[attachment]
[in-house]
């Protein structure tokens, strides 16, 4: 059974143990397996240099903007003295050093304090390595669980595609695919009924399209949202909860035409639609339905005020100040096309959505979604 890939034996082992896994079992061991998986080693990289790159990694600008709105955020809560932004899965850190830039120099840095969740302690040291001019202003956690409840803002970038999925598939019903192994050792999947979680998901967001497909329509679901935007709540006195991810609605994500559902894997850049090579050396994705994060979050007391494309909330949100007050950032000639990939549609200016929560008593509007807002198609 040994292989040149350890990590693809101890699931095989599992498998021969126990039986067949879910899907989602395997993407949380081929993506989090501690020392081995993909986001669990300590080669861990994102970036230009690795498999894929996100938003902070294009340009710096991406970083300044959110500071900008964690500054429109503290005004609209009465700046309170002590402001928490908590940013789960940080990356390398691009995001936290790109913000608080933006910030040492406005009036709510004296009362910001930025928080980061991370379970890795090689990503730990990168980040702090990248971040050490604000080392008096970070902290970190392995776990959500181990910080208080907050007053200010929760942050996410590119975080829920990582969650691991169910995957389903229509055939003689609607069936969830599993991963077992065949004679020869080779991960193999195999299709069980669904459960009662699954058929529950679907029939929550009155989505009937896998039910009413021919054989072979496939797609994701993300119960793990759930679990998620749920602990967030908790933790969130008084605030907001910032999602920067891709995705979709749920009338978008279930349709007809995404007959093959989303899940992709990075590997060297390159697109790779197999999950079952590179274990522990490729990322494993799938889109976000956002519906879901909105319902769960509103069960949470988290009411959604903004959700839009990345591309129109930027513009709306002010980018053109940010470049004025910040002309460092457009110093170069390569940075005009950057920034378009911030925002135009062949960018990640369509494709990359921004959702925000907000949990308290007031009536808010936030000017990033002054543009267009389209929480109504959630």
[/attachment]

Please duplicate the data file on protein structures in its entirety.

[in-house]
């Protein structure tokens, strides 16, 4: 059974143990397996240099903007003295050093304090390595669980595609695919009924399209949202909860035409639609339905005020100040096309959505979604 890939034996082992896994079992061991998986080693990289790159990694600008709105955020809560932004899965850190830039120099840095969740302690040291001019202003956690409840803002970038999925598939019903192994050792999947979680998901967001497909329509679901935007709540006195991810609605994500559902894997850049090579050396994705994060979050007391494309909330949100007050950032000639990939549609200016929560008593509007807002198609 040994292989040149350890990590693809101890699931095989599992498998021969126990039986067949879910899907989602395997993407949380081929993506989090501690020392081995993909986001669990300590080669861990994102970036230009690795498999894929996100938003902070294009340009710096991406970083300044959110500071900008964690500054429109503290005004609209009465700046309170002590402001928490908590940013789960940080990356390398691009995001936290790109913000608080933006910030040492406005009036709510004296009362910001930025928080980061991370379970890795090689990503730990990168980040702090990248971040050490604000080392008096970070902290970190392995776990959500181990910080208080907050007053200010929760942050996410590119975080829920990582969650691991169910995957389903229509055939003689609607069936969830599993991963077992065949004679020869080779991960193999195999299709069980669904459960009662699954058929529950679907029939929550009155989505009937896998039910009413021919054989072979496939797609994701993300119960793990759930679990998620749920602990967030908790933790969130008084605030907001910032999602920067891709995705979709749920009338978008279930349709007809995404007959093959989303899940992709990075590997060297390159697109790779197999999950079952590179274990522990490729990322494993799938889109976000956002519906879901909105319902769960509103069960949470988290009411959604903004959700839009990345591309129109930027513009709306002010980018053109940010470049004025910040002309460092457009110093170069390569940075005009950057920034378009911030925002135009062949960018990640369509494709990359921004959702925000907000949990308290007031009536808010936030000017990033002054543009267009389209929480109504959630």